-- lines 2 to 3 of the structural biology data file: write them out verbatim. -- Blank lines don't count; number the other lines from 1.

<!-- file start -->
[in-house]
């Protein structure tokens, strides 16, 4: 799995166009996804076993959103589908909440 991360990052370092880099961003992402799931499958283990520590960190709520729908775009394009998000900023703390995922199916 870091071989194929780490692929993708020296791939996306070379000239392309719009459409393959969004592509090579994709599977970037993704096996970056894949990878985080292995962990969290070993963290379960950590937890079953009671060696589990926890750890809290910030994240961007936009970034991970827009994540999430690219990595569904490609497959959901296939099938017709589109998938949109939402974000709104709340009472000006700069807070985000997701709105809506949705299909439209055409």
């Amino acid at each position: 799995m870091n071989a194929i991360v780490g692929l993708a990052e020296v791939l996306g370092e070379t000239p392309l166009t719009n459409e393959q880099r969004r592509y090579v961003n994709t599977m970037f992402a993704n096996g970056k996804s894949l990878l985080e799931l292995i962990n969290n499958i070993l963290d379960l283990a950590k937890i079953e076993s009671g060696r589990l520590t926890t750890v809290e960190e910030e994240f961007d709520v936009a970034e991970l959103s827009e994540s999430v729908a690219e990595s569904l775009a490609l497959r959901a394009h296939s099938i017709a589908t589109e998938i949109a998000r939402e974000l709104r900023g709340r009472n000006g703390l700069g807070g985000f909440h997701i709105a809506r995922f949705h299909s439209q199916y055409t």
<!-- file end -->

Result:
């Protein structure tokens, strides 16, 4: 799995166009996804076993959103589908909440 991360990052370092880099961003992402799931499958283990520590960190709520729908775009394009998000900023703390995922199916 870091071989194929780490692929993708020296791939996306070379000239392309719009459409393959969004592509090579994709599977970037993704096996970056894949990878985080292995962990969290070993963290379960950590937890079953009671060696589990926890750890809290910030994240961007936009970034991970827009994540999430690219990595569904490609497959959901296939099938017709589109998938949109939402974000709104709340009472000006700069807070985000997701709105809506949705299909439209055409």
């Amino acid at each position: 799995m870091n071989a194929i991360v780490g692929l993708a990052e020296v791939l996306g370092e070379t000239p392309l166009t719009n459409e393959q880099r969004r592509y090579v961003n994709t599977m970037f992402a993704n096996g970056k996804s894949l990878l985080e799931l292995i962990n969290n499958i070993l963290d379960l283990a950590k937890i079953e076993s009671g060696r589990l520590t926890t750890v809290e960190e910030e994240f961007d709520v936009a970034e991970l959103s827009e994540s999430v729908a690219e990595s569904l775009a490609l497959r959901a394009h296939s099938i017709a589908t589109e998938i949109a998000r939402e974000l709104r900023g709340r009472n000006g703390l700069g807070g985000f909440h997701i709105a809506r995922f949705h299909s439209q199916y055409t």